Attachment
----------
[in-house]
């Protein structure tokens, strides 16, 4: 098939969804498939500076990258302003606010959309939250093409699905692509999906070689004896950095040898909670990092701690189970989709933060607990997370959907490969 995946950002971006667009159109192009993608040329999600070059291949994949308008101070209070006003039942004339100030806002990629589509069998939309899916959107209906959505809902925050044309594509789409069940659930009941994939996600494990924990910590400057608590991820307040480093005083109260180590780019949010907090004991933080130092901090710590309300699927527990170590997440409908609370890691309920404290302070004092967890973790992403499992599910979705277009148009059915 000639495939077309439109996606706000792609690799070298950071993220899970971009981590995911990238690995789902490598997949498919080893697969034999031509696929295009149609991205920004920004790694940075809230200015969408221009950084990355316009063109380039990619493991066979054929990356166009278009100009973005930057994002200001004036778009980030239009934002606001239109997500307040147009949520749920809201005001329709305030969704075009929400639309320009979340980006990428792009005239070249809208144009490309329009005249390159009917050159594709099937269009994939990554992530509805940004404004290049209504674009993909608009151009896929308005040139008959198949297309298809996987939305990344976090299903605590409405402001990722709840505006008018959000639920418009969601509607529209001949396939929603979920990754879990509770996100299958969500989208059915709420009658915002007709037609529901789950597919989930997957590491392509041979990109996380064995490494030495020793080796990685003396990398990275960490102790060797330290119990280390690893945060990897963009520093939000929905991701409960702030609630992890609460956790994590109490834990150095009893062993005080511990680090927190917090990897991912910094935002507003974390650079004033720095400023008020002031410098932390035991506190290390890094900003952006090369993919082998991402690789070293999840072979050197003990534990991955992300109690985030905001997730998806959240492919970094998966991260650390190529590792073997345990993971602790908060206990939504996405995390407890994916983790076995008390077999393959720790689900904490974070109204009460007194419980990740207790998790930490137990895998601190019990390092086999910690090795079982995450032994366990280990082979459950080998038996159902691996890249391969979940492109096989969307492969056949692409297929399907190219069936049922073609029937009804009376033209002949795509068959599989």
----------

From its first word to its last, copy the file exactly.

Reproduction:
[in-house]
């Protein structure tokens, strides 16, 4: 098939969804498939500076990258302003606010959309939250093409699905692509999906070689004896950095040898909670990092701690189970989709933060607990997370959907490969 995946950002971006667009159109192009993608040329999600070059291949994949308008101070209070006003039942004339100030806002990629589509069998939309899916959107209906959505809902925050044309594509789409069940659930009941994939996600494990924990910590400057608590991820307040480093005083109260180590780019949010907090004991933080130092901090710590309300699927527990170590997440409908609370890691309920404290302070004092967890973790992403499992599910979705277009148009059915 000639495939077309439109996606706000792609690799070298950071993220899970971009981590995911990238690995789902490598997949498919080893697969034999031509696929295009149609991205920004920004790694940075809230200015969408221009950084990355316009063109380039990619493991066979054929990356166009278009100009973005930057994002200001004036778009980030239009934002606001239109997500307040147009949520749920809201005001329709305030969704075009929400639309320009979340980006990428792009005239070249809208144009490309329009005249390159009917050159594709099937269009994939990554992530509805940004404004290049209504674009993909608009151009896929308005040139008959198949297309298809996987939305990344976090299903605590409405402001990722709840505006008018959000639920418009969601509607529209001949396939929603979920990754879990509770996100299958969500989208059915709420009658915002007709037609529901789950597919989930997957590491392509041979990109996380064995490494030495020793080796990685003396990398990275960490102790060797330290119990280390690893945060990897963009520093939000929905991701409960702030609630992890609460956790994590109490834990150095009893062993005080511990680090927190917090990897991912910094935002507003974390650079004033720095400023008020002031410098932390035991506190290390890094900003952006090369993919082998991402690789070293999840072979050197003990534990991955992300109690985030905001997730998806959240492919970094998966991260650390190529590792073997345990993971602790908060206990939504996405995390407890994916983790076995008390077999393959720790689900904490974070109204009460007194419980990740207790998790930490137990895998601190019990390092086999910690090795079982995450032994366990280990082979459950080998038996159902691996890249391969979940492109096989969307492969056949692409297929399907190219069936049922073609029937009804009376033209002949795509068959599989």